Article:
Hoop’s Tark The Shark Dead at 84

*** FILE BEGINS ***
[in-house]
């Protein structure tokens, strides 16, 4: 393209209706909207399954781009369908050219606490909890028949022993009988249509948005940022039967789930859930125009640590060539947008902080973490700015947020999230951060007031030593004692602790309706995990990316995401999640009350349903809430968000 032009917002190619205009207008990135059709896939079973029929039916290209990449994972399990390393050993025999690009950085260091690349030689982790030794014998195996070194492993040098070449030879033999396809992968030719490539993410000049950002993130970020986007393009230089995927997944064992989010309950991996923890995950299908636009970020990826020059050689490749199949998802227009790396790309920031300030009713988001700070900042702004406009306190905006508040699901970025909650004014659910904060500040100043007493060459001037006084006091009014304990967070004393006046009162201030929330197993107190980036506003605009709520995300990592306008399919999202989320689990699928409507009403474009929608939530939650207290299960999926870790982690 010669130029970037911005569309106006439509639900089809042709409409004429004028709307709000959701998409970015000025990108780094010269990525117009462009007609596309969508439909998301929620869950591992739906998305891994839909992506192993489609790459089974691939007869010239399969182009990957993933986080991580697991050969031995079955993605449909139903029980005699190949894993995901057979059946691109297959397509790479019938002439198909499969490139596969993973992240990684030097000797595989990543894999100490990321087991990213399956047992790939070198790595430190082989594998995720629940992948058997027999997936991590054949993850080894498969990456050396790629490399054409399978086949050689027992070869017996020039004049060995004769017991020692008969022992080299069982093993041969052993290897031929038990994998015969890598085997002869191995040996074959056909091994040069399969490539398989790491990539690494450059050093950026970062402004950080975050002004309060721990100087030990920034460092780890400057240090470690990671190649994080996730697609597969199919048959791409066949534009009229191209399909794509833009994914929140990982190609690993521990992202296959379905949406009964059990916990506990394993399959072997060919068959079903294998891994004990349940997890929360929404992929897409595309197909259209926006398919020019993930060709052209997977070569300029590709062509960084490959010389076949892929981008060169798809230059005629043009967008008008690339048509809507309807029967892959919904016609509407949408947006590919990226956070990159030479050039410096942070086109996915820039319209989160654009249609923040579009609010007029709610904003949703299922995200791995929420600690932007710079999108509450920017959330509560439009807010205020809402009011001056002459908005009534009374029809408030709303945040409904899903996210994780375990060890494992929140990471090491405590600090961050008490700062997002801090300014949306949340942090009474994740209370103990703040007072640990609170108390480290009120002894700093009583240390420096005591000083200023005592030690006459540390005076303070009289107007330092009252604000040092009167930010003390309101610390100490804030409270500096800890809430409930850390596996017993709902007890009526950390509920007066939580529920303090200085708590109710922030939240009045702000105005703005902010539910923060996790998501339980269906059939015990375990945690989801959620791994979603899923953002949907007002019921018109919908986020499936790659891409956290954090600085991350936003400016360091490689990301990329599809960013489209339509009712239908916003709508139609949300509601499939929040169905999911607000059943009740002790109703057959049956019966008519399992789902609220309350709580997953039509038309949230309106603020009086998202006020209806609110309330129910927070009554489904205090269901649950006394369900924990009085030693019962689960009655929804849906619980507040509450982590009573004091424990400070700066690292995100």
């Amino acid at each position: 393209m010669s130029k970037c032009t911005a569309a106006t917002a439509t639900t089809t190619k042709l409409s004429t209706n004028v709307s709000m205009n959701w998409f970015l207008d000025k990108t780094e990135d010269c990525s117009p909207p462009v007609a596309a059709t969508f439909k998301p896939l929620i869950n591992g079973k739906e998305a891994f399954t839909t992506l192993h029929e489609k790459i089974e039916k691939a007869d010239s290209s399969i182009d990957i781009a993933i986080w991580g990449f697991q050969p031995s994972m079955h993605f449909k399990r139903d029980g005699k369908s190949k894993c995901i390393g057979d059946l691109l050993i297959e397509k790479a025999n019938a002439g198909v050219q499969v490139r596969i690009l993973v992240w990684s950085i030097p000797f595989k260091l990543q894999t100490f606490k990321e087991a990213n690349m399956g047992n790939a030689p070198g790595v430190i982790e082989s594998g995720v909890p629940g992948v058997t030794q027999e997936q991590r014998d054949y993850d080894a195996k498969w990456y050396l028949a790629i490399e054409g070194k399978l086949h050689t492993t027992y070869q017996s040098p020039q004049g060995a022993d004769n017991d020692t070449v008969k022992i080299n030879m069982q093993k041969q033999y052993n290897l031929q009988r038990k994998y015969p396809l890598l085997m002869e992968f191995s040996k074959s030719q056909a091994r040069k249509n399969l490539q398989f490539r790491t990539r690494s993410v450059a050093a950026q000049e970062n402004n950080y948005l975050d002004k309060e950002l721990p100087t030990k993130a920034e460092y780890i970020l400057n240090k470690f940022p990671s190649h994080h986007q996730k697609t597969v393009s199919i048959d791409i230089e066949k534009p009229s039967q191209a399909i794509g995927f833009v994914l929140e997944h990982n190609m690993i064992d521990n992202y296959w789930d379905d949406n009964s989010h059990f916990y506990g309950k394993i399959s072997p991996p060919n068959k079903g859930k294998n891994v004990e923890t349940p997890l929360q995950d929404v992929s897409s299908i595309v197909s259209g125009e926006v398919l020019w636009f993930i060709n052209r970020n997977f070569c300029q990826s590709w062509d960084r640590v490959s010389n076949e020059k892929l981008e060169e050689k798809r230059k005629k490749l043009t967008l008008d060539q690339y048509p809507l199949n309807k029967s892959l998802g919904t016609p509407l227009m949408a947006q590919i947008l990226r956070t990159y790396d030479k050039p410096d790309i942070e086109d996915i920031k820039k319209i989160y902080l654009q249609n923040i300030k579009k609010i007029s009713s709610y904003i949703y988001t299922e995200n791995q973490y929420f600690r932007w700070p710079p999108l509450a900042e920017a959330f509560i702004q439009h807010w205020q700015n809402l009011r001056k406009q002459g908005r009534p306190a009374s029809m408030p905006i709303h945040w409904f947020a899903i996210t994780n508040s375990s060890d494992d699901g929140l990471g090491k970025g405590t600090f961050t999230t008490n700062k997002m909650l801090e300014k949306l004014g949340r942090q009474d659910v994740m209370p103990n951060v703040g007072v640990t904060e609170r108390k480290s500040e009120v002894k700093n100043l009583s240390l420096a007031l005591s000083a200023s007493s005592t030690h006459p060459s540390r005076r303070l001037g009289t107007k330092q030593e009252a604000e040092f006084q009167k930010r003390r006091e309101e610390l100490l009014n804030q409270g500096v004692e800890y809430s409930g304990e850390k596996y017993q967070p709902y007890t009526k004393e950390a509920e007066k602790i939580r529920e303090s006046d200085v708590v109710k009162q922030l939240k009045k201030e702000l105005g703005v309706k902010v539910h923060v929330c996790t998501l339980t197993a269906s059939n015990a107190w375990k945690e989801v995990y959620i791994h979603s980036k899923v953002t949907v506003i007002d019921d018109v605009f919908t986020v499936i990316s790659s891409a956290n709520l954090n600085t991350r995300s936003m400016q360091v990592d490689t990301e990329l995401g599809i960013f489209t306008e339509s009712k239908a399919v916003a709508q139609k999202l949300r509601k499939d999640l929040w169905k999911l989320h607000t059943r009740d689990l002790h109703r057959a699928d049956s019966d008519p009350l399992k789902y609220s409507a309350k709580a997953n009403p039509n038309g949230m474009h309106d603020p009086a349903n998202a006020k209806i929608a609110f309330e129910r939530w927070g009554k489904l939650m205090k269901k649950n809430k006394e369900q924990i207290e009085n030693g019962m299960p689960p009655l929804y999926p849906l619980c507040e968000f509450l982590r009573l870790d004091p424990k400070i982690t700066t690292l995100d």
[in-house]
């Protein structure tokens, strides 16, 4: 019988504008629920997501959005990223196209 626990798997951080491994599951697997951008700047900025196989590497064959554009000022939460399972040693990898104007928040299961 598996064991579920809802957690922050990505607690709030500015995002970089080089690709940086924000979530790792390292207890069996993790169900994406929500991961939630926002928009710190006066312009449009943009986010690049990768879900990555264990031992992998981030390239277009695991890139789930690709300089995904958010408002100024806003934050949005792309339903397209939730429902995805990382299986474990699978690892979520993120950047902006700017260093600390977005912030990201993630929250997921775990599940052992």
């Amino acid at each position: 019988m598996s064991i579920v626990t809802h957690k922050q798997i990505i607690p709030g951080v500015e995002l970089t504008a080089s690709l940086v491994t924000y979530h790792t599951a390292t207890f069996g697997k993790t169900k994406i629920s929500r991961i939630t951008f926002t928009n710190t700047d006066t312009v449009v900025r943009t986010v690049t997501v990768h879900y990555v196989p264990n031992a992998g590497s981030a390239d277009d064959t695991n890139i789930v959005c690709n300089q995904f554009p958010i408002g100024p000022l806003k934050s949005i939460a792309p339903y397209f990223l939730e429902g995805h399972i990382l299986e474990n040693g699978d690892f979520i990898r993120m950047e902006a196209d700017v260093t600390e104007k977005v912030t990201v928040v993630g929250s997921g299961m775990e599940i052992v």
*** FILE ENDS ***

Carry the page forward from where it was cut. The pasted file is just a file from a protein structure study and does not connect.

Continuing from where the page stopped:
first_imgLAS VEGAS — He couldn’t stop fighting the NCAA any more than he could give up chewing towels courtside. Jerry Tarkanian built a basketball dynasty in the desert, but it was his decades-long battle with the NCAA that defined him far more than the wins and losses.The coach who won a national title at UNLV and made the school synonymous with basketball died Feb. 11 after several years of health issues. He was 84.Tarkanian battled an infection since he was hospitalized Feb. 9 in Las Vegas with breathing difficulty, said his son Danny Tarkanian, a point guard on his father’s teams in the 1980s.“He fought and fought and fought,” Danny Tarkanian told The Associated Press.Tarkanian put the run in the Runnin’ Rebels, taking them to four Final Fours and winning a national championship in 1990 with one of the most dominant college teams ever.His teams were as flamboyant as the city, with light shows and fireworks for pregame introductions and celebrities jockeying for position on the so-called Gucci Row courtside.He ended up beating the NCAA, too, collecting a $2.5 million settlement after suing the organization for trying to run him out of college basketball. But he was bitter to the end about the way the NCAA treated him while coaching.“They’ve been my tormentors my whole life,” Tarkanian said at his retirement news conference in 2002. “It will never stop.”The night before he died, fans attending UNLV’s game against Fresno State draped towels over the statue of Tarkanian outside the campus arena. Tarkanian is depicted in the statue chewing on a towel while sitting in a courtside chair urging his team on.Senate Minority Leader Harry Reid, a longtime family friend, said Tarkanian’s legacy was far more widespread than just in Las Vegas, where he made UNLV a national power and was a bigger star than anyone playing on the Las Vegas Strip.“Jerry’s mark on American athletics is significant not only because of his coaching ability, but also his fearlessness in taking on the brutal NCAA,” Reid said. “They controlled, bullied and tried to embarrass him, but he never stopped fighting until they cried uncle.”Tarkanian’s wife, Lois, said her husband fought health problems for the last six years with the same “courage and tenacity” he showed throughout his life. His death came just days after the death of another Hall of Fame coach, North Carolina’s Dean Smith.“Our hearts are broken but filled with incredible memories,” Lois Tarkanian said in a family statement. “You will be missed Tark.”Tarkanian was an innovator who preached defense yet loved to watch his teams run. And run they did, beginning with his first Final Four team in 1976-77, which scored more than 100 points in 23 games in an era before both the shot clock and the 3-point shot.He was a winner in a city built on losers, putting a small commuter school on the national sporting map and making UNLV sweatshirts a hot item around the country.His teams helped revolutionize the way the college game was played, with relentless defense forcing turnovers that were quickly converted into baskets at the other end.He recruited players other coaches often wouldn’t touch, building teams with junior college transfers and kids from checkered backgrounds.His teams at UNLV were national powerhouses almost every year, yet Tarkanian never seemed to get his due when the discussion turned to the all-time coaching greats.That changed in 2013 when Tarkanian was elected to the Naismith Memorial Hall of Fame, an honor his fellow coaches argued for years was long overdue.Though hospitalized in the summer for heart problems and weakened by a variety of ills, he went on stage with a walker at the induction ceremony.“I knew right from day one I wanted to be a coach,” Tarkanian said. “Coaching has been my entire life.”Tarkanian’s career spanned 31 years with three Division I schools, beginning at Long Beach State and ending at Fresno State, where Tarkanian himself played in 1954 and 1955. Only twice did his teams fail to win at least 20 games in a season.But it was at UNLV where his reputation was made, both as a coach of teams that often scored in the triple digits and as an outlaw not afraid to stand up to the powerful NCAA.He went 509-105 in 19 seasons with the Runnin’ Rebels before finally being forced out by the university after a picture was published in the Las Vegas Review-Journal showing some of his players in a hot tub with a convicted game fixer.UNLV was already on probation at the time, just two years after winning the national title and a year after the Runnin’ Rebels went undefeated into the Final Four before being upset in the semifinals by the same Duke team they beat by 30 points for the championship the year before.Even after losing four of his starters off that team and being on probation, Tarkanian went 26-2 in his final year at UNLV.His overall record is listed several different ways because the NCAA took away wins from some of his teams, but the family preferred to go with his on court record of 784-202.Tarkanian’s style evolved as he was able to recruit better players, and the Rebels were all about running and shooting. But the core of his high flying offenses was great defense, and Tarkanian drilled them constantly in practice to commit to nonstop pressure and create turnovers.“Everything had to be full speed intense,” he once said. “A lot of coaches want guys to be loose for games. I never wanted them to be loose. I wanted their hands sweating, their knees shaking, their eyes bulging. I wanted them to act like we were going to war.”That was also the way Tarkanian approached his dealings with the NCAA. His program at Long Beach State was put on probation after he left for UNLV and it wasn’t long before UNLV was also on probation and the NCAA was demanding Tarkanian be suspended for two years.But he sued to overturn the penalty and remained as head coach, though NCAA investigators became a common sight in Las Vegas over the years.The sad-eyed Tarkanian was born to Armenian immigrants Aug. 8, 1930, in Euclid, Ohio, and attended Pasadena City College before transferring to Fresno State, where he graduated in 1955.He coached high school basketball in Southern California before being hired at Riverside City College, where he spent five years before moving on to Pasadena City College.He was hired at Long Beach State in 1968 and went 23-3 in his first year, then led the school to four straight NCAA tournament appearances, including the 1971 West Regional final, where Long Beach led UCLA by 12 points at halftime only to lose by two.While at Long Beach he got into his first dispute with the NCAA, writing a newspaper column that questioned why the organization investigated Western Kentucky and not a powerful university like Kentucky.Never shy about challenging the NCAA, Tarkanian once famously said: “The NCAA is so mad at Kentucky, it’s going to give Cleveland State two more years’ probation.”By the time he moved to Las Vegas in 1973, Tarkanian was considered one of the rising coaching stars in the country.He quickly built a name for what was then a small school and by his fourth season at UNLV he had the Runnin’ Rebels in the Final Four, where they lost 84-83 to North Carolina.It would be another decade before UNLV made the Final Four again, and the Runnin’ Rebels were in three in five years, including the national championship season of 1990.In the final that year, UNLV used its pressure defense to blow out Duke 103-73 in one of the most dominant performances in championship game history.It all happened with Tarkanian on his chair courtside, chewing on a moist towel that was always left carefully folded underneath his seat.The towel chewing, Tarkanian would later say, was something he started doing during long practices when he could not stop to go to a drinking fountain.After being forced out at UNLV, Tarkanian briefly coached in the NBA, going 9-11 with the San Antonio Spurs before being fired in a dispute with ownership.He would later return to Fresno State, where he had six straight 20-win seasons before finally retiring in 2002.Tarkanian was a fixture at UNLV games in his later years, watching from a sideline seat next to the court that was named after him. Tarkanian is survived by his wife and four children.___By Tim Dahlberg, AP Sports Writer. 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Mount Salem Recommended Itself – PM